It should also be also understood that the necessary power supply source is coupled in the system by means of the input/output terminals or directly to the elements described. It should further be understood that this is one means of implementing the method of ham and loin predicting according to the predicting equation utilizing predetermined cutting parameters which have been measured for each whole carcass and producing for each carcass half an output indicating the maximum return for ham and loin primal cuts for the particular carcass measured.

The following examples indicate a typical evaluation using the method and means of the invention.

EXAMPLE I

A whole carcass weighing 149 lbs., having a length of 30.5 inches backfat measurements of 1.14, 1.70, and 1.10 inches for the first rib, last rib and last lumbar, a ham (thigh) circumference of 25.15 inches, and a muscle quantity of 2 was divided into two sides. The left side was cut according to a standard method (cut of 1.57 inches beyond the aitch) and the right side was cut according to the method described according to the invention. The following results were obtained:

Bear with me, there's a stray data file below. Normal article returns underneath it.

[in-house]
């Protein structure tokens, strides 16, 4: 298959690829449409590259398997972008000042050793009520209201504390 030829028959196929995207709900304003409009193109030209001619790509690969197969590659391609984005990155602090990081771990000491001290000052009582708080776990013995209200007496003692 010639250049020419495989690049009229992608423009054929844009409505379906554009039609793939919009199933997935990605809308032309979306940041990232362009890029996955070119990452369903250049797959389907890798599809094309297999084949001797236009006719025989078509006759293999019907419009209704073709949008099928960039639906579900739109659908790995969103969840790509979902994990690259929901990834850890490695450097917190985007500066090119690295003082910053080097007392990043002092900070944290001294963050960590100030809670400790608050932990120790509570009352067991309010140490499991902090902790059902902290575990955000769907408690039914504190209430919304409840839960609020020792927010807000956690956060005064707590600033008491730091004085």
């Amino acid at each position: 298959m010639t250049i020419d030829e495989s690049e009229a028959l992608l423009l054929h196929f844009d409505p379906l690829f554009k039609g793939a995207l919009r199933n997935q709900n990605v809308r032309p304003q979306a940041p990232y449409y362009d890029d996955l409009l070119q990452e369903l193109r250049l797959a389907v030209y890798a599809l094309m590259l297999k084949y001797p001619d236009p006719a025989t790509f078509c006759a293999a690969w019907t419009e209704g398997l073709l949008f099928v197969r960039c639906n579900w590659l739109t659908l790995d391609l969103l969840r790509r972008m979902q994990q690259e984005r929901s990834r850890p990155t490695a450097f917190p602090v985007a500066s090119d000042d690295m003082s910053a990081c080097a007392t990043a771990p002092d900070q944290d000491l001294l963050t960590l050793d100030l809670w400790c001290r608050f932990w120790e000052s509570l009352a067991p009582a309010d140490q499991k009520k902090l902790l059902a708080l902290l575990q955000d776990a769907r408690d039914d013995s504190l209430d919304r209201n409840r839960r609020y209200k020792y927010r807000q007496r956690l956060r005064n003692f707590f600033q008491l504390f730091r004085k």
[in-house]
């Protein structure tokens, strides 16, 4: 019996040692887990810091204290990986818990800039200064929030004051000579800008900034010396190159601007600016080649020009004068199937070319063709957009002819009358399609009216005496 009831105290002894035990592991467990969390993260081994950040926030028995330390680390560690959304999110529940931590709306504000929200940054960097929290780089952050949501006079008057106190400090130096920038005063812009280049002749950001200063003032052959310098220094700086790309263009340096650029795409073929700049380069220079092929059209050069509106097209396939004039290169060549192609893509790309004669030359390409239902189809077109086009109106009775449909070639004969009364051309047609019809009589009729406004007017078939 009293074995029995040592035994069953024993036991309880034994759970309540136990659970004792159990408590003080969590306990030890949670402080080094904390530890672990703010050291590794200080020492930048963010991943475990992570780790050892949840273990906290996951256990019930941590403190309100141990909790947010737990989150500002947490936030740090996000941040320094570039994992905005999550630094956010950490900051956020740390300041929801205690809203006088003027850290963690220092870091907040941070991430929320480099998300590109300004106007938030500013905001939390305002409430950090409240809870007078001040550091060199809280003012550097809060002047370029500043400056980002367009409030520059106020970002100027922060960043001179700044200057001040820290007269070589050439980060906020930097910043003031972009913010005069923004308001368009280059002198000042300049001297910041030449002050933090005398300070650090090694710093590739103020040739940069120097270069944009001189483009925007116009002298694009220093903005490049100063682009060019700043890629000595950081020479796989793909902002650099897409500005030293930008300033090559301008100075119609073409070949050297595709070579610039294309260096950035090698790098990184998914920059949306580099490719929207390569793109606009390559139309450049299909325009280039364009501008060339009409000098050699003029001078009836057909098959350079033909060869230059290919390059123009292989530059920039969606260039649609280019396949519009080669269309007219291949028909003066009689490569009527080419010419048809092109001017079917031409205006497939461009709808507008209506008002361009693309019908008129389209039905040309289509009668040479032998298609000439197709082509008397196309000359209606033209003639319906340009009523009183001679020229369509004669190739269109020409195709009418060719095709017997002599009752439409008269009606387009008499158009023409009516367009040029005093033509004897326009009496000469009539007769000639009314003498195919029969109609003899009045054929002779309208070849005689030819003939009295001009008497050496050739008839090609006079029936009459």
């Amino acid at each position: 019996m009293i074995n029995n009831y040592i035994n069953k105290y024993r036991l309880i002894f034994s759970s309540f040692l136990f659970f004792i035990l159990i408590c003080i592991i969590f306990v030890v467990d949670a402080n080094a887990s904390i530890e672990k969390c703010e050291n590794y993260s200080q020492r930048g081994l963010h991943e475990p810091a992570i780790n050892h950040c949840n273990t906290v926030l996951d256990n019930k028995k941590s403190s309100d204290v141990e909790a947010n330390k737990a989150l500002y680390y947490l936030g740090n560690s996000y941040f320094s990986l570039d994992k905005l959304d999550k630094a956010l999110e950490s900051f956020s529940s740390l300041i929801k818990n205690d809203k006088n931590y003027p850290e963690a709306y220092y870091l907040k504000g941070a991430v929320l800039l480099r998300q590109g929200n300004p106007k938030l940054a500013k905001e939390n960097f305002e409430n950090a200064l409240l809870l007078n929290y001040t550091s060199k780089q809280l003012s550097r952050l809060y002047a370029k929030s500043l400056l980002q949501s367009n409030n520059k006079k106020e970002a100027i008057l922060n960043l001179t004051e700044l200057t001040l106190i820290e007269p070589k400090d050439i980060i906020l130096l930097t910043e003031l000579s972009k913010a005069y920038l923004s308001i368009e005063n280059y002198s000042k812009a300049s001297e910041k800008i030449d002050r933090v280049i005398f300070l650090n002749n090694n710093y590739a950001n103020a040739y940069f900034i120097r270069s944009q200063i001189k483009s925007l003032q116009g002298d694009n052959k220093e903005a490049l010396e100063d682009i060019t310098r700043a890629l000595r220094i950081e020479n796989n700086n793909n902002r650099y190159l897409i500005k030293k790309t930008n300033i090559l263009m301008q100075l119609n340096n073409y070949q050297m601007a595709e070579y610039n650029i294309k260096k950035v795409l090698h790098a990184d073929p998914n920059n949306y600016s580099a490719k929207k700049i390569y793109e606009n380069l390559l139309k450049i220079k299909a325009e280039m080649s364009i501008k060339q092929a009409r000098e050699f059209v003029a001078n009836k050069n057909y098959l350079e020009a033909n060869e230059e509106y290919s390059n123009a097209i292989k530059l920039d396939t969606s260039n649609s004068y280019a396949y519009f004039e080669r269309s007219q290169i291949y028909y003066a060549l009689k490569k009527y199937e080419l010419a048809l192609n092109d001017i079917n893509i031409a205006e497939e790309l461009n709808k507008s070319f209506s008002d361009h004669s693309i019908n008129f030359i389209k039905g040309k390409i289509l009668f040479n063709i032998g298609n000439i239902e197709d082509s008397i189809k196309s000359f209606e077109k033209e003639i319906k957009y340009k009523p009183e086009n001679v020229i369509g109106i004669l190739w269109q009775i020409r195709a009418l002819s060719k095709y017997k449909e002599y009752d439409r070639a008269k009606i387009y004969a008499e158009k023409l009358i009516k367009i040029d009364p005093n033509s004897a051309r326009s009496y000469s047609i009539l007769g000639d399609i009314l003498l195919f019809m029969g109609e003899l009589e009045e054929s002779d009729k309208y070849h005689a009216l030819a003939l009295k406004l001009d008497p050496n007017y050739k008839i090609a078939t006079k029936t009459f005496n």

Standard Cut                  Invention Method      (left side) Cut (right side)______________________________________Cutting location         1.57          2.75(inches from aitch)Ham: Weight (lbs.)        15.57 at 0.655/lb.                      17.38 at 0.655/lb. Value ($)   10.20         11.38Loin: Weight (lbs.)        12.50 at 0.685 /lb.                      11.50 at 0.685/lb. Value ($)    8.56          7.87Total Value ($)        18.76         19.25______________________________________Increase: $0.49/side (19.25-18.76) or 0.98/hog.
EXAMPLE II

The accuracy of predicting the size of the ham and loin from the regression equations was assessed by measuring the carcass prior to butchering and weighing the parts after butchering, and then comparing the actual with the predicted ham and loin weights:

Carcass Variable Parameters:______________________________________Weight            145 lbs.Length            31.2 inchesBackfat thickness (inches) First Rib        2.9 Last Rib         1.9 Last Lumbar      2.1Muscle quantity   5Ham circumference 26.1______________________________________